Documentation is a big part of the job. SAS technical support documents the questions from each customer along with the corresponding solutions. This documentation serves two purposes. First, we keep track of frequently asked questions so areas of concern or suggestions for new features can be communicated to the software developers. We also help write and review any new documentation that results from the suggestions. Second, we write usage notes with explanations, solutions, and sample programs that use existing or simulated data. Keeping a complete record of information in our files goes a long way in freeing up our time later.

I am well suited to this career for a variety of reasons. While my main areas of focus in college were mathematics, statistics, and education, I also am able to use my background in chemistry, biology, and genetics. Additionally, I am at an advantage because I was a graduate teaching assistant and taught undergraduate statistics courses. I am able to explain statistics to nonstatisticians; being able to speak clearly without the use of jargon or acronyms is critical to communicating with customers.

The opportunities and challenges of my job are endless; boredom is rarely a problem and career development is nonstop. Because I learn new areas and applications as software is created or revised, I need to be comfortable with the procedure syntax, running the procedures on different operating systems, and interpreting the results. I have increased my programming and communication skills, which are sometimes just as important as my statistical skill set. I enjoy the new and continuing challenges. While the number of questions I am able to answer off the top of my head has increased over the years, I still have hard problems to resolve. I usually find a solution within a couple of hours (or days) using research and programming. There is no way to know everything, of course, but the challenge is always there.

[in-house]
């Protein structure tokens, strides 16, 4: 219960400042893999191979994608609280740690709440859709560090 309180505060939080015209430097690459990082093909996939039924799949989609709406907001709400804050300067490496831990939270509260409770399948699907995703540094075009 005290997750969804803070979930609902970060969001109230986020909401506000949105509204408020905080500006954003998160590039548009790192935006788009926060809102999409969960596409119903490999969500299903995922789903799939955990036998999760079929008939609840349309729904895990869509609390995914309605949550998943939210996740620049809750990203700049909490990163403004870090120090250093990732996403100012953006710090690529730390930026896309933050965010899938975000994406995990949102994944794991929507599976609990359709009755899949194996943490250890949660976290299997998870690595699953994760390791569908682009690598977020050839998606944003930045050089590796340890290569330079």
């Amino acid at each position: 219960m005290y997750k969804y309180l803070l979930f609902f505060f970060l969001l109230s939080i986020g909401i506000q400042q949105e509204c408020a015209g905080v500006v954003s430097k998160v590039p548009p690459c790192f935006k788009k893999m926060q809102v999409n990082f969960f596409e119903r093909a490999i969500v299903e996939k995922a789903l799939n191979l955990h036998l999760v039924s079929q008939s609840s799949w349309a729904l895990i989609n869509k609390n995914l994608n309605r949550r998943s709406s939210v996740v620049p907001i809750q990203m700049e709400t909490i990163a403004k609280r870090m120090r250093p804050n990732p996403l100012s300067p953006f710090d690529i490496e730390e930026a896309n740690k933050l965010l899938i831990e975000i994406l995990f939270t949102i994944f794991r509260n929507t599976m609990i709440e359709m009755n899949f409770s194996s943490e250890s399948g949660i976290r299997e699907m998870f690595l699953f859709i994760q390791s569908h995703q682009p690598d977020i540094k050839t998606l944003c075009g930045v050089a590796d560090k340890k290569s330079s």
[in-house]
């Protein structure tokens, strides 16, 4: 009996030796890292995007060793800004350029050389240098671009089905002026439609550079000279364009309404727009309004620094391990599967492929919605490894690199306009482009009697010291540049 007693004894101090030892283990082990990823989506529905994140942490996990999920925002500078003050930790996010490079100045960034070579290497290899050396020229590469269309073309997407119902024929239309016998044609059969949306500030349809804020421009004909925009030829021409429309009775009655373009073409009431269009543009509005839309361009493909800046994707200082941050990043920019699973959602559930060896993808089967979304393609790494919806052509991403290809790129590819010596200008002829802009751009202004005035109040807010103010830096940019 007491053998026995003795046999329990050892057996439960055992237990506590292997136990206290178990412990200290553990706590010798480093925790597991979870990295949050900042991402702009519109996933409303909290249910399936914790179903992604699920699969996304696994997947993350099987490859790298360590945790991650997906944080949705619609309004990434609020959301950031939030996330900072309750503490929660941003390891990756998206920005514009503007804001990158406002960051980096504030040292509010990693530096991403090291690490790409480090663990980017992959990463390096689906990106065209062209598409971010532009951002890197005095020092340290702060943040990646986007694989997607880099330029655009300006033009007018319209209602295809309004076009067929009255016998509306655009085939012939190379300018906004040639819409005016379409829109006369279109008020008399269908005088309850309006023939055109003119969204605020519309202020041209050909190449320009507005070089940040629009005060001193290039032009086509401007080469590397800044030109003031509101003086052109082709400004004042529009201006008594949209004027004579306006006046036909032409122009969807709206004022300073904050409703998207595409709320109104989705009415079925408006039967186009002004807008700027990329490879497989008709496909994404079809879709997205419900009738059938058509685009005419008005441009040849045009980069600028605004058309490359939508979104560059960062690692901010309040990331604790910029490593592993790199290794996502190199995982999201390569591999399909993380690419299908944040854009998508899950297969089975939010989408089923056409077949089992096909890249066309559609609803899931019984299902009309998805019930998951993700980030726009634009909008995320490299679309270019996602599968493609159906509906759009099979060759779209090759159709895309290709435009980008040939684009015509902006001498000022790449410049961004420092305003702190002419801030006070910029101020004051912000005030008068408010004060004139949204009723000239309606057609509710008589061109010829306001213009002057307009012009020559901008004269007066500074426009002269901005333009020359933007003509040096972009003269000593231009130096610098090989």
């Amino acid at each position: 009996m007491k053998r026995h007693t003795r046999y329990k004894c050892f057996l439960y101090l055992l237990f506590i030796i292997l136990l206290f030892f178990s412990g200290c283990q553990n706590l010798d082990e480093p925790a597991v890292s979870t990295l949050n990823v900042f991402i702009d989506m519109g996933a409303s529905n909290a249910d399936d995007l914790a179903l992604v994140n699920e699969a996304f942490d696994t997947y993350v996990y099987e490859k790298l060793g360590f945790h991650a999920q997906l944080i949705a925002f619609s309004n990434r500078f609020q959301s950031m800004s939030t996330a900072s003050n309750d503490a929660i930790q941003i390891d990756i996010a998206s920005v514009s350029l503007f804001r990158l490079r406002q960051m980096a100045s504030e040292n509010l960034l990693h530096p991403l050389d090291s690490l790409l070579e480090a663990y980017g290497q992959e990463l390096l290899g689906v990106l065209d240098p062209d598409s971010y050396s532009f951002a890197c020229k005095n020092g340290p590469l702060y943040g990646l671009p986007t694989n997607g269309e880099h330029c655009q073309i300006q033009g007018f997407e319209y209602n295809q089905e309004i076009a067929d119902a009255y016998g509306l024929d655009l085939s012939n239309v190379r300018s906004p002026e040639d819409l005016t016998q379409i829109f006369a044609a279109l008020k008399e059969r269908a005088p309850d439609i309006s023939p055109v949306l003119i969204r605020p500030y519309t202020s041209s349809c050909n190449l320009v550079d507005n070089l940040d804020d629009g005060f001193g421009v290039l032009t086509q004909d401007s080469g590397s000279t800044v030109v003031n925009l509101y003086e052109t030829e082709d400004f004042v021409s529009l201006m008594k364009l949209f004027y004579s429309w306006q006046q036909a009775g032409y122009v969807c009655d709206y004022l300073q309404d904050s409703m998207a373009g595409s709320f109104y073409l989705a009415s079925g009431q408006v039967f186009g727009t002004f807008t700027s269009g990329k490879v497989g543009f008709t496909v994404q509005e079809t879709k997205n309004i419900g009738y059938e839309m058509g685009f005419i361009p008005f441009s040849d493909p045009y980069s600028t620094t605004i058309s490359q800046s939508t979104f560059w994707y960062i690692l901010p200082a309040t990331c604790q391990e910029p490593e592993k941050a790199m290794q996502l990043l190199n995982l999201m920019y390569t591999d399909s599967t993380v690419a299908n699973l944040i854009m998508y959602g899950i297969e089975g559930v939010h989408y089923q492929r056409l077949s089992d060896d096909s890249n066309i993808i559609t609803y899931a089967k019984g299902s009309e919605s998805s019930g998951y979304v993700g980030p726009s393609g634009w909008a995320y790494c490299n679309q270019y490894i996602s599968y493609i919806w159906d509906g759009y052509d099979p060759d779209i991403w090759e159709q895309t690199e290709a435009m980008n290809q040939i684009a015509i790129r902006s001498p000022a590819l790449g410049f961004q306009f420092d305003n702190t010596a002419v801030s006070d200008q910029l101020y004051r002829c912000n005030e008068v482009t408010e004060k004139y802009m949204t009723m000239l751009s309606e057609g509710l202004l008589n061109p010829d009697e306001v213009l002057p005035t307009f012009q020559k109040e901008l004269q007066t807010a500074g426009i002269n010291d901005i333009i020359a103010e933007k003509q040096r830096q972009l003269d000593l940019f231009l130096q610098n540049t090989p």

Being able to learn from so many types of people is a truly great advantage of working in technical support. The relationships I have built with coworkers, developers, and customers have made my 18 years at SAS enjoyable. I have never-ending opportunities to talk with engineers, researchers, physicians, scientists, and statisticians from other industries. As I help with the design or analysis of their experiments or studies, I gain a greater understanding and appreciation for quality control in building cars and planes and developing new drugs.

My advice to someone thinking of a career as a statistician in a software company is to think about what you want to do before you start your career so you can take the appropriate steps as you go along. If you are interested in becoming a developer, I recommend you get your PhD and experience in developing software. However, a statistician with a master’s degree has many opportunities in the technical support division of any software company.